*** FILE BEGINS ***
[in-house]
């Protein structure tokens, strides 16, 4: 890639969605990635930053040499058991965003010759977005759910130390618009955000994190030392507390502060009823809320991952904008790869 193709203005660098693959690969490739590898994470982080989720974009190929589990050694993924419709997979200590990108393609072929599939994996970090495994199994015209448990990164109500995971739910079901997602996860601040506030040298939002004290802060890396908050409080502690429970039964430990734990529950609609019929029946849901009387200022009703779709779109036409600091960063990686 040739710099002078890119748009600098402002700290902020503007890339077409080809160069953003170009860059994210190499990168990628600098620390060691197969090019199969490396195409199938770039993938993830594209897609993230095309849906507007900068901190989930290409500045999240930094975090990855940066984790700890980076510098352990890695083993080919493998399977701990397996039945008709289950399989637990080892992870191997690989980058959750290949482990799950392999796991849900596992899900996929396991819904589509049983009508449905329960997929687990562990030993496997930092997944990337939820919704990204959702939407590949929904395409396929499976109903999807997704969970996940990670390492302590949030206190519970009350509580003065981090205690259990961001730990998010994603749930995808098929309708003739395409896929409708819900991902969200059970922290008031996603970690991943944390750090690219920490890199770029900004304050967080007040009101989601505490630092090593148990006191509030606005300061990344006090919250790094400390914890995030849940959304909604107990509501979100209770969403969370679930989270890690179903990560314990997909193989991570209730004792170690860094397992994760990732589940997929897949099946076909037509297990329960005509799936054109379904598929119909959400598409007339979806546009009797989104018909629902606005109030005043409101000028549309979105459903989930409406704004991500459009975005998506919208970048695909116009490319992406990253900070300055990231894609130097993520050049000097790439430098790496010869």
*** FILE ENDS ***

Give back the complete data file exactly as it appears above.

[in-house]
């Protein structure tokens, strides 16, 4: 890639969605990635930053040499058991965003010759977005759910130390618009955000994190030392507390502060009823809320991952904008790869 193709203005660098693959690969490739590898994470982080989720974009190929589990050694993924419709997979200590990108393609072929599939994996970090495994199994015209448990990164109500995971739910079901997602996860601040506030040298939002004290802060890396908050409080502690429970039964430990734990529950609609019929029946849901009387200022009703779709779109036409600091960063990686 040739710099002078890119748009600098402002700290902020503007890339077409080809160069953003170009860059994210190499990168990628600098620390060691197969090019199969490396195409199938770039993938993830594209897609993230095309849906507007900068901190989930290409500045999240930094975090990855940066984790700890980076510098352990890695083993080919493998399977701990397996039945008709289950399989637990080892992870191997690989980058959750290949482990799950392999796991849900596992899900996929396991819904589509049983009508449905329960997929687990562990030993496997930092997944990337939820919704990204959702939407590949929904395409396929499976109903999807997704969970996940990670390492302590949030206190519970009350509580003065981090205690259990961001730990998010994603749930995808098929309708003739395409896929409708819900991902969200059970922290008031996603970690991943944390750090690219920490890199770029900004304050967080007040009101989601505490630092090593148990006191509030606005300061990344006090919250790094400390914890995030849940959304909604107990509501979100209770969403969370679930989270890690179903990560314990997909193989991570209730004792170690860094397992994760990732589940997929897949099946076909037509297990329960005509799936054109379904598929119909959400598409007339979806546009009797989104018909629902606005109030005043409101000028549309979105459903989930409406704004991500459009975005998506919208970048695909116009490319992406990253900070300055990231894609130097993520050049000097790439430098790496010869």